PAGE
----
MARIEL: Our biggest challenge has been changing administrators’ attitudes. It’s not all of them, but many have been in the system for a long time and have a set way of doing things. Sometimes it feels like they’ve forgotten about their passion for teaching and they’ve lost faith that they can be a part of making change for our country. In the best cases, after we work with them, they remember when they used to love working with kids. Our trainings, we hope, give them the opportunity to remember and improve.
MINEKO: We had to struggle with students’ previous experiences with education, where they were not taught or expected to think for themselves. With Learning One-to-One, students are in charge of directing their own learning and the teacher is more of a guide. But when the teacher isn’t in front of the class talking, students need to do more than just sit and listen. It’s hard for them to make that shift.
OD: Mariel, what does your mother, a teacher, think of your work?
MINEKO: She thinks Mariel is a revolutionary!
MARIEL: There’s an education reform going on now requiring that teachers show “continual improvement.” My mom was asking why she had to keep studying—she studied for four years already. But for me, the reform has allowed me to go to states and say this is what I can offer, and it’s in line with the required reforms. And it’s working: The administrators are attending our sessions and we’re growing through word of mouth. So my mom—she loves me. She knows that what I’m doing is important and that I love it. Even though we have some disagreements about it, she understands there’s a need for change.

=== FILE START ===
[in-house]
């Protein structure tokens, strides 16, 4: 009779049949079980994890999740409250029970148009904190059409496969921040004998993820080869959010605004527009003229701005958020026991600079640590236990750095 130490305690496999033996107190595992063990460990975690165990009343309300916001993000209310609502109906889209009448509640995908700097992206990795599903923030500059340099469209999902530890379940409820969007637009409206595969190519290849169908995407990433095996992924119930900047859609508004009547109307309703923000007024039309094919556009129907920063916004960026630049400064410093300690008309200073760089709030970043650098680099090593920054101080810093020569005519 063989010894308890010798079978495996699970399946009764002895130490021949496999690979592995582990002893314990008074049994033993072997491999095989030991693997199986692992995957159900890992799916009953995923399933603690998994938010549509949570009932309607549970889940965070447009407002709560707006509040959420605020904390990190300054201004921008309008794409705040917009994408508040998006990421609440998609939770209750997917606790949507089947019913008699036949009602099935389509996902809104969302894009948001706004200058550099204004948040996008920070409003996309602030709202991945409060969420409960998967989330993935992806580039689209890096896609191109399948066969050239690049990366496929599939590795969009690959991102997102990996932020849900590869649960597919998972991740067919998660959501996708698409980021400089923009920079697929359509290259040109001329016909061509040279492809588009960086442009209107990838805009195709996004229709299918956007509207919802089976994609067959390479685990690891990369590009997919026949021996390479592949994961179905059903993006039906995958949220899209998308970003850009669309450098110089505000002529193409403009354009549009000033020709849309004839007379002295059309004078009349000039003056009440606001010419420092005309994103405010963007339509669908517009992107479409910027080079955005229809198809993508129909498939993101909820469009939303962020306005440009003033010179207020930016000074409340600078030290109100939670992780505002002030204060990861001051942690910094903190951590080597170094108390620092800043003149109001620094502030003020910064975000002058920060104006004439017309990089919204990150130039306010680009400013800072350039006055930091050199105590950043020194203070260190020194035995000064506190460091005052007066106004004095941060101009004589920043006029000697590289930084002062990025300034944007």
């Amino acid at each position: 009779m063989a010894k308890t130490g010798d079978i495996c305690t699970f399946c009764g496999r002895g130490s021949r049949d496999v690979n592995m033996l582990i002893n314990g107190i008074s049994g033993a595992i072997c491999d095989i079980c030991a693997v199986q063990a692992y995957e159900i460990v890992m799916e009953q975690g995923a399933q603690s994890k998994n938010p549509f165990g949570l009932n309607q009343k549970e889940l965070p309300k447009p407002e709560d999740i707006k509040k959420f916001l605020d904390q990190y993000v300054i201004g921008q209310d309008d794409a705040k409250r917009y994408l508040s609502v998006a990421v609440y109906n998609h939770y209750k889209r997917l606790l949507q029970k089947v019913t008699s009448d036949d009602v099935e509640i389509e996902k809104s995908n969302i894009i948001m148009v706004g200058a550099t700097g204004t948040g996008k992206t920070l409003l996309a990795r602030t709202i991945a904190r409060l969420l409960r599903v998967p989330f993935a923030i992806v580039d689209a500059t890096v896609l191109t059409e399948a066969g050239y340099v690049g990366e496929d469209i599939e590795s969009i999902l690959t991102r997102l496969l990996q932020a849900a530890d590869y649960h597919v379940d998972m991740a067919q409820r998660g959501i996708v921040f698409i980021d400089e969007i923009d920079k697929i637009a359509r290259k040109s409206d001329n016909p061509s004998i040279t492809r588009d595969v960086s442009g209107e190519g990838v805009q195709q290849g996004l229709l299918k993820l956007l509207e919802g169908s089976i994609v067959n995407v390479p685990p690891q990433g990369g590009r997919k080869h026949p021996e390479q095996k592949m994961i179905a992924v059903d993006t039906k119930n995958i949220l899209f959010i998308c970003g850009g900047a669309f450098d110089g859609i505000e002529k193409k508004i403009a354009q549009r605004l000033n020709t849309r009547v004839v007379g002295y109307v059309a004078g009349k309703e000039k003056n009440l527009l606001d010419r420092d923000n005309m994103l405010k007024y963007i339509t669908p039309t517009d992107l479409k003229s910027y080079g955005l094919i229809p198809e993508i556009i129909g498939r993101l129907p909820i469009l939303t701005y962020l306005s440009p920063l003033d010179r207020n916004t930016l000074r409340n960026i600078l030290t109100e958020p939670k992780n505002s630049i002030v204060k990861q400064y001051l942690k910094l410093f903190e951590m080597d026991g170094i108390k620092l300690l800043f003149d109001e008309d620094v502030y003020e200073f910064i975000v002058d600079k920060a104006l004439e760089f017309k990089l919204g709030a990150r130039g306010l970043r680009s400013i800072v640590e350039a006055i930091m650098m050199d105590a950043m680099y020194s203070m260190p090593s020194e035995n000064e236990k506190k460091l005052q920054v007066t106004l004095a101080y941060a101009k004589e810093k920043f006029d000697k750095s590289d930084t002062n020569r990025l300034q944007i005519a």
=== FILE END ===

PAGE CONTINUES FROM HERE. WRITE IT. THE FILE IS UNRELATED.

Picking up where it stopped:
OD: Mineko, is there a student who helps inspire your work with kids?
MINEKO: One of my students, Susana, is from a family of eight. Her father is a baker. He makes about 6,000 pesos per month (about $320). They live in a tiny home with a dirt floor. She worked and saved for three years to attend university. But something happened just before she was to start and her home lost access to water. When this happened, she gave all of her money to her dad so they could have water. In the States, if you work hard, there are scholarships. Here, it’s hard. We’re trying to help her and thinking through a bunch of options, like possibly taking a course to become a manicurist and working part time doing that. I want to make it clear: She’s going to study at university. It’s not simple but people are doing it. They want to do it. They will do it.
OD: What’s next for you?
MINEKO: We’ve been in Mexico City for the past year starting Learning One-to-One and running with Enseña por México teachers. Now, we’re piloting the program this school year in La Paz, in the north.
MARIEL: My dream for the next five years is for our trainings to actually help teachers help students develop the skills to be whomever they want to be. I want them to find school meaningful, not just a step to get a piece of paper. Right now, they only see school as a requirement. I want school to actually help them achieve their goals and dreams.
About the Author
Leah Fabel is a Teach For America alum (Chicago '01) and has been at One Day since 2011. She lives in Washington, D.C., with her husband, who is also an education journalist, and their two sons.